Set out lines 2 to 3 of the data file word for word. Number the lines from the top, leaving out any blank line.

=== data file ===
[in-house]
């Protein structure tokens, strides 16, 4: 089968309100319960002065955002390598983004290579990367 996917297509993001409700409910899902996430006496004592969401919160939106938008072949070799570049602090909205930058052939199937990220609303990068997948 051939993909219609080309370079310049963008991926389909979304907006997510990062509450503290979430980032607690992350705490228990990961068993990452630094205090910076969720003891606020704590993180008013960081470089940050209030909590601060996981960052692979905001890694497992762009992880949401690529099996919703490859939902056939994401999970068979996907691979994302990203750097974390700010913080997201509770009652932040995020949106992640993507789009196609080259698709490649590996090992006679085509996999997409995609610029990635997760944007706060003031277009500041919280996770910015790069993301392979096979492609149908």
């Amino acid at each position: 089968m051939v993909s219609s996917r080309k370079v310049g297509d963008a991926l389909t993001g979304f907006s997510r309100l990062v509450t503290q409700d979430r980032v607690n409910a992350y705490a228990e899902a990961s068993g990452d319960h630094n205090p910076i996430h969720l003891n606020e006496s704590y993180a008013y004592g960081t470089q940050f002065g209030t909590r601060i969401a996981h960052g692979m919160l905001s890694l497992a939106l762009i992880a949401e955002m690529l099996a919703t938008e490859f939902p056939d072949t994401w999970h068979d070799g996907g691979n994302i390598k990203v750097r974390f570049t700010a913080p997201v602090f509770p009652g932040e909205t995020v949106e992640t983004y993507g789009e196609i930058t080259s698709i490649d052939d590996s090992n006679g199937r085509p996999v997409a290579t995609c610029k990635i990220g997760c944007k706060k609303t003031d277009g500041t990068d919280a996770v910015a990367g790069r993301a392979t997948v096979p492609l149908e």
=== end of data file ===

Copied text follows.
């Protein structure tokens, strides 16, 4: 089968309100319960002065955002390598983004290579990367 996917297509993001409700409910899902996430006496004592969401919160939106938008072949070799570049602090909205930058052939199937990220609303990068997948 051939993909219609080309370079310049963008991926389909979304907006997510990062509450503290979430980032607690992350705490228990990961068993990452630094205090910076969720003891606020704590993180008013960081470089940050209030909590601060996981960052692979905001890694497992762009992880949401690529099996919703490859939902056939994401999970068979996907691979994302990203750097974390700010913080997201509770009652932040995020949106992640993507789009196609080259698709490649590996090992006679085509996999997409995609610029990635997760944007706060003031277009500041919280996770910015790069993301392979096979492609149908």
């Amino acid at each position: 089968m051939v993909s219609s996917r080309k370079v310049g297509d963008a991926l389909t993001g979304f907006s997510r309100l990062v509450t503290q409700d979430r980032v607690n409910a992350y705490a228990e899902a990961s068993g990452d319960h630094n205090p910076i996430h969720l003891n606020e006496s704590y993180a008013y004592g960081t470089q940050f002065g209030t909590r601060i969401a996981h960052g692979m919160l905001s890694l497992a939106l762009i992880a949401e955002m690529l099996a919703t938008e490859f939902p056939d072949t994401w999970h068979d070799g996907g691979n994302i390598k990203v750097r974390f570049t700010a913080p997201v602090f509770p009652g932040e909205t995020v949106e992640t983004y993507g789009e196609i930058t080259s698709i490649d052939d590996s090992n006679g199937r085509p996999v997409a290579t995609c610029k990635i990220g997760c944007k706060k609303t003031d277009g500041t990068d919280a996770v910015a990367g790069r993301a392979t997948v096979p492609l149908e």